First it was the weather and then I was under the weather and then it was a bit of both and then the wind got up for day after day and all in all it seemed a century since I was last paddling my kayak on the local river. But there I was at last, working my way through a sprightly headwind having heard a Cetti’s warbler and seen a dabchick and feeling most frightfully bucked to be moving the damn boat along the damn river.
And then I heard a strange noise, not one I was familiar with. It sounded like a cross between a trumpet and a kazoo, gliding up by about a major third and then then back down again, the whole thing lasting about a second. I was puzzling on this as I took the bend – and there before was my answer.
There were two swans, one making this soft brassy yodel to the other. This was intriguing because they were mute swans, and for the most part they are, indeed, pretty mute.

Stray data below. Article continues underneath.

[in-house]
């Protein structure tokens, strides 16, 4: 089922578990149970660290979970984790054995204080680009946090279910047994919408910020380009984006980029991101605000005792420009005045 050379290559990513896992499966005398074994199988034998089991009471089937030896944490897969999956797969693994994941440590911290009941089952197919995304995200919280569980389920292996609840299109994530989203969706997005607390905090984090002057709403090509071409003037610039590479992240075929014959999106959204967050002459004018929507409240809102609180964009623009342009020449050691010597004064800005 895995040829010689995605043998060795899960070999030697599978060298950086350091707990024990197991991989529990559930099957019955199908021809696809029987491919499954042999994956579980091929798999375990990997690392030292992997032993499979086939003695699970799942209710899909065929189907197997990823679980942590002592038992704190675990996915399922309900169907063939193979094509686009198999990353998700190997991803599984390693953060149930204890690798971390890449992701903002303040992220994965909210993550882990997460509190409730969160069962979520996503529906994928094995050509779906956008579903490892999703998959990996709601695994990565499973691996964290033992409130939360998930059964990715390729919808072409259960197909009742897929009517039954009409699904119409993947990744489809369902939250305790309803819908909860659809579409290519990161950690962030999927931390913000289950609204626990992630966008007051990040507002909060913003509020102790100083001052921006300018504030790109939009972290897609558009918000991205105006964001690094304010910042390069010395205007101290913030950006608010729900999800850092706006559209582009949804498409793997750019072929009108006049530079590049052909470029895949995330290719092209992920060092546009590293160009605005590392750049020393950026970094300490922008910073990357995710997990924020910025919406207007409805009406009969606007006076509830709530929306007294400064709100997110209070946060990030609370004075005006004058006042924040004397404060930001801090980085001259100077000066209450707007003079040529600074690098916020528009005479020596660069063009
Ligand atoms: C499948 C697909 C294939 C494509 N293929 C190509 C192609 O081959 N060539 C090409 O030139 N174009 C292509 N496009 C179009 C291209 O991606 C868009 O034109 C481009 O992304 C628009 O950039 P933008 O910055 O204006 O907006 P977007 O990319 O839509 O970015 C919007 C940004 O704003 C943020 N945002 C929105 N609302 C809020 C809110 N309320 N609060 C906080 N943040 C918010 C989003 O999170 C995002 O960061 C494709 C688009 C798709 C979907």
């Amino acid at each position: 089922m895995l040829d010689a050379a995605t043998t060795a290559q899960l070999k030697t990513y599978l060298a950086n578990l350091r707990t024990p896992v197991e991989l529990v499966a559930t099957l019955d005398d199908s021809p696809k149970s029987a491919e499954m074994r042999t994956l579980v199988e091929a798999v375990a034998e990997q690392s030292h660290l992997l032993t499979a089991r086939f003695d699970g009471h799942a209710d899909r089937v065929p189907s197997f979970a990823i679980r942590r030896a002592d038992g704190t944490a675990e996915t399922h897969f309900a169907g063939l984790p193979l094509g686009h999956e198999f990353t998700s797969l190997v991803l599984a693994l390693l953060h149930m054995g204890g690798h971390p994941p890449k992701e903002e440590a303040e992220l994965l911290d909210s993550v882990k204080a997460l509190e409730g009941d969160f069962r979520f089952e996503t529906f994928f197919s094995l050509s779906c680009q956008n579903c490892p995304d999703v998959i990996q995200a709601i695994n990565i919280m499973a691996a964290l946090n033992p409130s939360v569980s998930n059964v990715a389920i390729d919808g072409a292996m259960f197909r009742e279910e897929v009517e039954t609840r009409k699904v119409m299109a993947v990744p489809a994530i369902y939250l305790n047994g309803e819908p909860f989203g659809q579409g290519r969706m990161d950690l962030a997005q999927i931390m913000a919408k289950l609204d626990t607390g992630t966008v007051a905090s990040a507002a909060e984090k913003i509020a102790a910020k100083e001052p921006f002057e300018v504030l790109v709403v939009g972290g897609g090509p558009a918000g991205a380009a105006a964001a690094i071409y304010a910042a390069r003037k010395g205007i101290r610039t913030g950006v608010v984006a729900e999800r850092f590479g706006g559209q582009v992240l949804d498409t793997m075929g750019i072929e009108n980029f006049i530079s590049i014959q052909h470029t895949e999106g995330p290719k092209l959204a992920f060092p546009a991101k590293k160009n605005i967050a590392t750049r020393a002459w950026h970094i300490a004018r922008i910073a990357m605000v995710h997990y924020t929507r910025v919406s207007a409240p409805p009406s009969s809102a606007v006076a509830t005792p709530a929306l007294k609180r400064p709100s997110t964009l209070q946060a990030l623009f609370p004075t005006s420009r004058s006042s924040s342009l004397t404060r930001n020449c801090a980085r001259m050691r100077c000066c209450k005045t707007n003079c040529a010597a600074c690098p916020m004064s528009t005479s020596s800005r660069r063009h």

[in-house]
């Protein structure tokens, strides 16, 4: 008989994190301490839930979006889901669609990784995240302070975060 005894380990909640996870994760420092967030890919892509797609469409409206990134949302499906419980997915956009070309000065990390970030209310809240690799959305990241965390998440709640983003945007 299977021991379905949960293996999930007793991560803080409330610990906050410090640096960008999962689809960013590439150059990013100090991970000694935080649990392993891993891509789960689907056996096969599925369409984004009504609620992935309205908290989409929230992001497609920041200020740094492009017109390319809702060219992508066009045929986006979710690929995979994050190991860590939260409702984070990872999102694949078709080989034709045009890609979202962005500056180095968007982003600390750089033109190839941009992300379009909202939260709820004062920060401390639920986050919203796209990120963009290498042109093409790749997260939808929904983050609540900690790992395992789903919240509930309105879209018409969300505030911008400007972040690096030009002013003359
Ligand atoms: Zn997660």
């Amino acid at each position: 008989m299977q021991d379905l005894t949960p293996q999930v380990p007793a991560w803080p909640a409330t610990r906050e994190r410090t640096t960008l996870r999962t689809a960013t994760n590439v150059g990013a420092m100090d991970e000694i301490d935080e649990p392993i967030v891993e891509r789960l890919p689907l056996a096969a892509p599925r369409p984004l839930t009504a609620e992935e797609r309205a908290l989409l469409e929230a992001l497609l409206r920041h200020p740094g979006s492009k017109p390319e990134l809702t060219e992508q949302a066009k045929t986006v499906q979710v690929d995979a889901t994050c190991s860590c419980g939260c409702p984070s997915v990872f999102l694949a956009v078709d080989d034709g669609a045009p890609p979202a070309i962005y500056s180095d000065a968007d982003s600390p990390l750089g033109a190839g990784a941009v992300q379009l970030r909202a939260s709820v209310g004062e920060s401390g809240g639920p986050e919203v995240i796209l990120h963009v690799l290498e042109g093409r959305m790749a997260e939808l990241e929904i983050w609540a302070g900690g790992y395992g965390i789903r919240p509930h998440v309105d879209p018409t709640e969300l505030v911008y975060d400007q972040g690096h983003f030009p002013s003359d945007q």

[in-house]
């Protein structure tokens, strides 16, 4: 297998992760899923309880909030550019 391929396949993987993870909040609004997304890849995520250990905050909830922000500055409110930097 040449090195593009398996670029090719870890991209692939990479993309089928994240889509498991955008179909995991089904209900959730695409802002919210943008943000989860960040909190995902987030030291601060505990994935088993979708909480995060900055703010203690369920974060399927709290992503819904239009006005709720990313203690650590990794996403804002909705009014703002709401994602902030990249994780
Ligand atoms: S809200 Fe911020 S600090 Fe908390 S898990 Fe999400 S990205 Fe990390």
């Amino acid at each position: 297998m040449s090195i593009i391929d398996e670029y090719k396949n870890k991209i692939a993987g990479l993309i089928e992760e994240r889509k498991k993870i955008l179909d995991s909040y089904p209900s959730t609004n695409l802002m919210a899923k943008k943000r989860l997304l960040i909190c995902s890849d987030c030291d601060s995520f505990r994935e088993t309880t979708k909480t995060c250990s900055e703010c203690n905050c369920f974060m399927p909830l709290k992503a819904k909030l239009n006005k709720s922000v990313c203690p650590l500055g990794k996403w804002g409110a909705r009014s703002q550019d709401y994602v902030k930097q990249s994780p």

I paddled towards them, for they were in no itchin’ hurry, and the song continued: about every ten seconds another little burst of it. Normally swans stay put and watch me paddle by, merely giving me a dark look that makes it clear that I’m the one that would be buggering off if everyone was minding his manners.
But up they went, perhaps because another pair were flying past at that moment, or perhaps because they were feeling all skittish and spring-like and a flight together, in tight formation, was just exactly what they felt like. Off they went, the sound of their wings much louder than their voices ever were.
When I got back I turned to the nine-volume Birds of the Western Palearctic and looked up mute swan. The great work lists four types of call for this species; the second is “hoarse muted trumpeting by both sexes at times during post-copulatory ceremony”.
Well well well.